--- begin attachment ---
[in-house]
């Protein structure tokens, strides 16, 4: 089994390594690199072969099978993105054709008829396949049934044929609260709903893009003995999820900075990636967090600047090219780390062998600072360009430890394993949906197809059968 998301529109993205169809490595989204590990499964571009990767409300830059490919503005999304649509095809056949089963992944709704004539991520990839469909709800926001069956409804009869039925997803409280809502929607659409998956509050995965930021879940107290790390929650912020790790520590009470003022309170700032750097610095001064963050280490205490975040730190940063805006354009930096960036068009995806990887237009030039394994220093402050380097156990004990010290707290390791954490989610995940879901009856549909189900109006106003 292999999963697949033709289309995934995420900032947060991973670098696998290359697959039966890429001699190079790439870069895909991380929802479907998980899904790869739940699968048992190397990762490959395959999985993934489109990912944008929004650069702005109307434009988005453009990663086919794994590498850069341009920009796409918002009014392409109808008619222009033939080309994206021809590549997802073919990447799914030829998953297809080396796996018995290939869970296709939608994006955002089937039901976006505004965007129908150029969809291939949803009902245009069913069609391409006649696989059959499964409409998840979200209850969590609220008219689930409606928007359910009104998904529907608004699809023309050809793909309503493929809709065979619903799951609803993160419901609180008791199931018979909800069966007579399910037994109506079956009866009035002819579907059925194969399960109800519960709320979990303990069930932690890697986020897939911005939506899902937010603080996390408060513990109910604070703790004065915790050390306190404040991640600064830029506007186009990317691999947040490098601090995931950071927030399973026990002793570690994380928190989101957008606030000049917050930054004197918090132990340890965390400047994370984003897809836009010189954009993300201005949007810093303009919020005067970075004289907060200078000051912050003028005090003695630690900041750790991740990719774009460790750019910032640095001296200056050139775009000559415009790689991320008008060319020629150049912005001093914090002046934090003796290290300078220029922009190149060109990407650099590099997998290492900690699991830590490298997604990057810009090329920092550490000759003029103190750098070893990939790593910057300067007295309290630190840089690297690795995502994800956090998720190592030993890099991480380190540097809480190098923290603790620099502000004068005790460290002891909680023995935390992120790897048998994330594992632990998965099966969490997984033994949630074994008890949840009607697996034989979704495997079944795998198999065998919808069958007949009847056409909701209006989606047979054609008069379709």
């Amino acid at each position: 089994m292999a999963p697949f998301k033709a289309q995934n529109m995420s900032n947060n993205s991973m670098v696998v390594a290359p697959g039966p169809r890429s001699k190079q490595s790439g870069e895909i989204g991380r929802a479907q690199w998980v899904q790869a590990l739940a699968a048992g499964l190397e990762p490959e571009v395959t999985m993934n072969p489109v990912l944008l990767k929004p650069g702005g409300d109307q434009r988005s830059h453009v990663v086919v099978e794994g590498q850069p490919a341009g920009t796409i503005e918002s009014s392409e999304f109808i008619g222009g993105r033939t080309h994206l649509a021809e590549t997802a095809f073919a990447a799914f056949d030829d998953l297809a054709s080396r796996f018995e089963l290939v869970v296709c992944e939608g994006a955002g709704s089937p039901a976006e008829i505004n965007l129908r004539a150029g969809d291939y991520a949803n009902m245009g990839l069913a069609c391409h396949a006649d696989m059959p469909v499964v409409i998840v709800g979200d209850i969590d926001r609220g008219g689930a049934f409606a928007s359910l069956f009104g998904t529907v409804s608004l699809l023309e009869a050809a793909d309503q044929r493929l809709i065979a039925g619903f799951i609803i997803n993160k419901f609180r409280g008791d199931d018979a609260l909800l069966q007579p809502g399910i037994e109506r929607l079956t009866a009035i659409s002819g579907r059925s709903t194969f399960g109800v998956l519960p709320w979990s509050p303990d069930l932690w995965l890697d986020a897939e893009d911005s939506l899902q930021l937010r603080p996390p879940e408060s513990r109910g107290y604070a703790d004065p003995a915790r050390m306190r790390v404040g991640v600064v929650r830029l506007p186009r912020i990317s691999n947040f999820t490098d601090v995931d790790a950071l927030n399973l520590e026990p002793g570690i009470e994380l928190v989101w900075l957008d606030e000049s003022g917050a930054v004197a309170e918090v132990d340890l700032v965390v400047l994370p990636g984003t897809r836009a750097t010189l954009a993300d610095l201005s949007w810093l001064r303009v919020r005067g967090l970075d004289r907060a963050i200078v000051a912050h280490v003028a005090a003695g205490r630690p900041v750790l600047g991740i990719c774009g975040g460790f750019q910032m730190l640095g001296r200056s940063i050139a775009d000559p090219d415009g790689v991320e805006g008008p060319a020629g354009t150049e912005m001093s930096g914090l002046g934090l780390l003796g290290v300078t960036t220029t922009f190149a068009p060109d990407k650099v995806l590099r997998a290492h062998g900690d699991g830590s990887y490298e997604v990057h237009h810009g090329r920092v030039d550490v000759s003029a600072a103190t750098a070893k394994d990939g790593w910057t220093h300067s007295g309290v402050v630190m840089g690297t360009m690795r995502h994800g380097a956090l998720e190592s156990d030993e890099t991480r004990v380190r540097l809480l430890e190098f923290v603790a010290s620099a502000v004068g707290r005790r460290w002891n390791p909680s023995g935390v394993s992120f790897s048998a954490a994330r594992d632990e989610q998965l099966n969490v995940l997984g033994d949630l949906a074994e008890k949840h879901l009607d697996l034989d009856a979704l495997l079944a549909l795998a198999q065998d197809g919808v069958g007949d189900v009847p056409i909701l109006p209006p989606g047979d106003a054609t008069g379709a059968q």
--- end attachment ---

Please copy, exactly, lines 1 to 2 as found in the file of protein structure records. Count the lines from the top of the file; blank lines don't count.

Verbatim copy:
[in-house]
């Protein structure tokens, strides 16, 4: 089994390594690199072969099978993105054709008829396949049934044929609260709903893009003995999820900075990636967090600047090219780390062998600072360009430890394993949906197809059968 998301529109993205169809490595989204590990499964571009990767409300830059490919503005999304649509095809056949089963992944709704004539991520990839469909709800926001069956409804009869039925997803409280809502929607659409998956509050995965930021879940107290790390929650912020790790520590009470003022309170700032750097610095001064963050280490205490975040730190940063805006354009930096960036068009995806990887237009030039394994220093402050380097156990004990010290707290390791954490989610995940879901009856549909189900109006106003 292999999963697949033709289309995934995420900032947060991973670098696998290359697959039966890429001699190079790439870069895909991380929802479907998980899904790869739940699968048992190397990762490959395959999985993934489109990912944008929004650069702005109307434009988005453009990663086919794994590498850069341009920009796409918002009014392409109808008619222009033939080309994206021809590549997802073919990447799914030829998953297809080396796996018995290939869970296709939608994006955002089937039901976006505004965007129908150029969809291939949803009902245009069913069609391409006649696989059959499964409409998840979200209850969590609220008219689930409606928007359910009104998904529907608004699809023309050809793909309503493929809709065979619903799951609803993160419901609180008791199931018979909800069966007579399910037994109506079956009866009035002819579907059925194969399960109800519960709320979990303990069930932690890697986020897939911005939506899902937010603080996390408060513990109910604070703790004065915790050390306190404040991640600064830029506007186009990317691999947040490098601090995931950071927030399973026990002793570690994380928190989101957008606030000049917050930054004197918090132990340890965390400047994370984003897809836009010189954009993300201005949007810093303009919020005067970075004289907060200078000051912050003028005090003695630690900041750790991740990719774009460790750019910032640095001296200056050139775009000559415009790689991320008008060319020629150049912005001093914090002046934090003796290290300078220029922009190149060109990407650099590099997998290492900690699991830590490298997604990057810009090329920092550490000759003029103190750098070893990939790593910057300067007295309290630190840089690297690795995502994800956090998720190592030993890099991480380190540097809480190098923290603790620099502000004068005790460290002891909680023995935390992120790897048998994330594992632990998965099966969490997984033994949630074994008890949840009607697996034989979704495997079944795998198999065998919808069958007949009847056409909701209006989606047979054609008069379709």